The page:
Late in 2016, SpaceX described the concept as “non-geostationary” and revealed Starlink’s initial coverage would span the Ku-band and Ka-band regions, between 12-18 GHz and 26.5-40 GHz, respectively. By the late spring of the following year, plans were laid for a second orbital “shell” of satellites to utilize the V-band at 40-75 GHz, which is not routinely used for commercial communications purposes. Previously, the V-band has seen service for millimeter-wave radar research and scientific applications, but it reportedly also has promise for high-capacity terrestrial millimeter-wave communications networks.
SpaceX’s original intent was for 4,425 Ku-/Ka-band Starlinks to reside at an altitude of 710 miles (1,150 km) and 7,518 V-band birds to sit at 210 miles (340 km), producing a total population of these small satellites by the mid-2020s. However, in November 2018 SpaceX received licensing from the Federal Communications Commission (FCC) to operate a third of the Ku-/Ka-band complement—some 1,584 satellites—at just 340 miles (550 km), much lower than initially planned.
This will produce a relatively short operational lifetime of around five years, before they are maneuvered into a disposal orbit for controlled re-entry. SpaceX has explained that all satellite components are “100-percent demisable” and exceed “all current safety standards”, but the sheer volume of Starlinks to be launched in a relatively short period has aroused lingering controversy, both in terms of the work of astronomers and adding to ongoing debate about the effect of space debris.
Two Starlink test satellites, Tintin-A and Tintin-B, were launched in February 2018 and successfully validated the phased-array broadband antenna from an orbital perch 320 miles (515 km) above Earth. Then, last May, the first 60 “production-design” Starlink satellites were launched atop B1049. Although three of the satellites failed shortly after reaching orbit, the remainder are still healthy. More recently, in November 2019 and on three occasions in January and February of this year, a further four batches of 60 Starlinks apiece were boosted to space on three veteran Falcon 9 rockets. SpaceX President Gwynne Shotwell has already confirmed plans to launch further 60-strong sets of Starlinks approximately every two weeks throughout 2020, raising the likelihood that many hundreds of these small satellites will be in orbit by next New Year’s Eve. And that pledge looks set to be met not only with words, but also with the roar of rocket exhaust, too, for Saturday’s launch will come only a few weeks since the most recent Starlink flight.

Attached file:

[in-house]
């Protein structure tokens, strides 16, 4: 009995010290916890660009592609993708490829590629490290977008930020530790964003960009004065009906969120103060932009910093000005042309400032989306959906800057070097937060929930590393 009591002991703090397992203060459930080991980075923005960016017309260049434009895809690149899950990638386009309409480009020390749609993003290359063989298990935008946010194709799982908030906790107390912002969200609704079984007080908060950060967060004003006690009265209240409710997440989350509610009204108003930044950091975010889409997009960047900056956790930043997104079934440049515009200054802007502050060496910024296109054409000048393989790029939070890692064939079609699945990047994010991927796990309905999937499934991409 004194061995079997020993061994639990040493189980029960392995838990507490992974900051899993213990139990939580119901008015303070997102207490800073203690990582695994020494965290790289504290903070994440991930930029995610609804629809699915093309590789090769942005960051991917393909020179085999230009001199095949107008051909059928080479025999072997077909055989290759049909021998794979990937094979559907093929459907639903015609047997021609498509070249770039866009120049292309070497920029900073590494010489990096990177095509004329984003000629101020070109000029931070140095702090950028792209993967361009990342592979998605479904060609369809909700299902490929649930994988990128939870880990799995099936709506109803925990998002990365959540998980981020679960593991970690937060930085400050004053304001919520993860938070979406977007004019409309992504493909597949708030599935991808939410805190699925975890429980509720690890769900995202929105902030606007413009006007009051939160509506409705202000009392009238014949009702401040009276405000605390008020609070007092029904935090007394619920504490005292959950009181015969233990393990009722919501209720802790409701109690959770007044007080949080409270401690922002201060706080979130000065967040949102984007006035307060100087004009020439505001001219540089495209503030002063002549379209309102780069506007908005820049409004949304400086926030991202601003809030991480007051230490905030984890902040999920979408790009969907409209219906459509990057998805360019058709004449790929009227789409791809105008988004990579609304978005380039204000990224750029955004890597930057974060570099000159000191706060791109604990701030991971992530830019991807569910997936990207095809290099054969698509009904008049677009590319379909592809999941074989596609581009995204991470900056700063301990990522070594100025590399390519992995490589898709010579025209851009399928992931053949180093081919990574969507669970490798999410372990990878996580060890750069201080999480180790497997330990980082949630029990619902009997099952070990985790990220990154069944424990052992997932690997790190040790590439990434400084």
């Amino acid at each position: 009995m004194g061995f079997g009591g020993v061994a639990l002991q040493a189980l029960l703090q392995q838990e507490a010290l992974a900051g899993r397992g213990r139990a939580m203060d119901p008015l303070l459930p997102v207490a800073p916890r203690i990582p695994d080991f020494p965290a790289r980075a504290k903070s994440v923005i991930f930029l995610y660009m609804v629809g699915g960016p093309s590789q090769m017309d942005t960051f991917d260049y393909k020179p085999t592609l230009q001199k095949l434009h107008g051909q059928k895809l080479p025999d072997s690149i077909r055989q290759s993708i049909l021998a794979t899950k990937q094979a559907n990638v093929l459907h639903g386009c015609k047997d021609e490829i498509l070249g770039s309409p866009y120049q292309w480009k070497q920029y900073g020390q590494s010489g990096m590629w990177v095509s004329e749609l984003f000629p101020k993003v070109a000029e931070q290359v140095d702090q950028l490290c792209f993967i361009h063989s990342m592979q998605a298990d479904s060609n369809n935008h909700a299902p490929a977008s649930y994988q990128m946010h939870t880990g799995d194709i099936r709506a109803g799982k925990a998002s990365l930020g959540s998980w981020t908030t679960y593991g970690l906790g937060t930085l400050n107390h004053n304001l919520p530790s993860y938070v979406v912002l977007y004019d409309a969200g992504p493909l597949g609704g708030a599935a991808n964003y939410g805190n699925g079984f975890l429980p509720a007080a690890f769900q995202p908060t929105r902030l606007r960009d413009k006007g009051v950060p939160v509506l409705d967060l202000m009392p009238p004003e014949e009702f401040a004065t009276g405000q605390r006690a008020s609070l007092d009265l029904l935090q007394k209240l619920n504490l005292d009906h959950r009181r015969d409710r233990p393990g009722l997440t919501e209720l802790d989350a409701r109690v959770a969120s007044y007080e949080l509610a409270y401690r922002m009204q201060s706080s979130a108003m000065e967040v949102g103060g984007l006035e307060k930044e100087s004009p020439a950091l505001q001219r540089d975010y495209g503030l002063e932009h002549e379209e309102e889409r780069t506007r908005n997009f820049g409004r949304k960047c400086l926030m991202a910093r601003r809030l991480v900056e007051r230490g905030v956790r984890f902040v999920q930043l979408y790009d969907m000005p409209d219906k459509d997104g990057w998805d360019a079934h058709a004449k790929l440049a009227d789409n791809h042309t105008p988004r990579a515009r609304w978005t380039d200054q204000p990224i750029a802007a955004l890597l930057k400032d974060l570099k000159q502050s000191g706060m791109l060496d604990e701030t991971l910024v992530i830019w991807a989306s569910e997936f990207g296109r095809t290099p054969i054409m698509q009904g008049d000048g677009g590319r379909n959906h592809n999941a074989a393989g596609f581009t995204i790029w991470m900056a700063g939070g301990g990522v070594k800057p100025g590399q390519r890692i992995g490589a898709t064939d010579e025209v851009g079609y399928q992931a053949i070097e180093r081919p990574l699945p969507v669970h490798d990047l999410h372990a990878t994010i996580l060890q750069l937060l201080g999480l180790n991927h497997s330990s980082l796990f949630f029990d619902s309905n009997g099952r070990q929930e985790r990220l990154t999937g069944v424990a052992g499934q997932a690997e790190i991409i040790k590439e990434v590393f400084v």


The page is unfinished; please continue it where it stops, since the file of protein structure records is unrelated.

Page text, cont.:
As has become customary on these missions, the Falcon 9 was transported to the pad on Thursday, 16 April, for its Static Fire Test with the Starlink payload “stack” already in place. This is quite different to other SpaceX customers, following the September 2016 anomaly in which the heavyweight Amos-6 communications satellite was lost in a pre-flight explosion on the pad. Following the Static Fire Test, SpaceX initially announced that it was targeting 3:16 p.m. EDT on Thursday, 23 April, for launch. But on Monday came the surprising news that it would instead aim to fly one day sooner. “With a more favorable weather forecast for launch and landing, now targeting Wednesday, 22 April at 3:37 p.m. EDT for this week’s Falcon 9 Starlink mission,” it reported Monday evening.
Indeed, according to the 45th Weather Squadron at Patrick Air Force Base, the outlook for Wednesday is 90-percent-favorable, compared to a more iffy 60-percent on Thursday. “Dry conditions with light east winds are expected during the launch window on Wednesday,” it reported in its L-2 weather briefing on Monday. “The main concern during the window will be for a few cumulus clouds as the east-coast sea breeze moves inland early in the afternoon.”
Should Wednesday’s attempt be scrubbed, the outlook is less favorable on Thursday, 23 April. “Another strong front moving into the southeastern U.S. on Thursday will lead to strong and gusty south winds across the Spaceport during the backup launch window,” it was noted. “While the front itself is expected to remain north of Central Florida during the day, increasing moisture across the region will bring a chance for showers and storms.”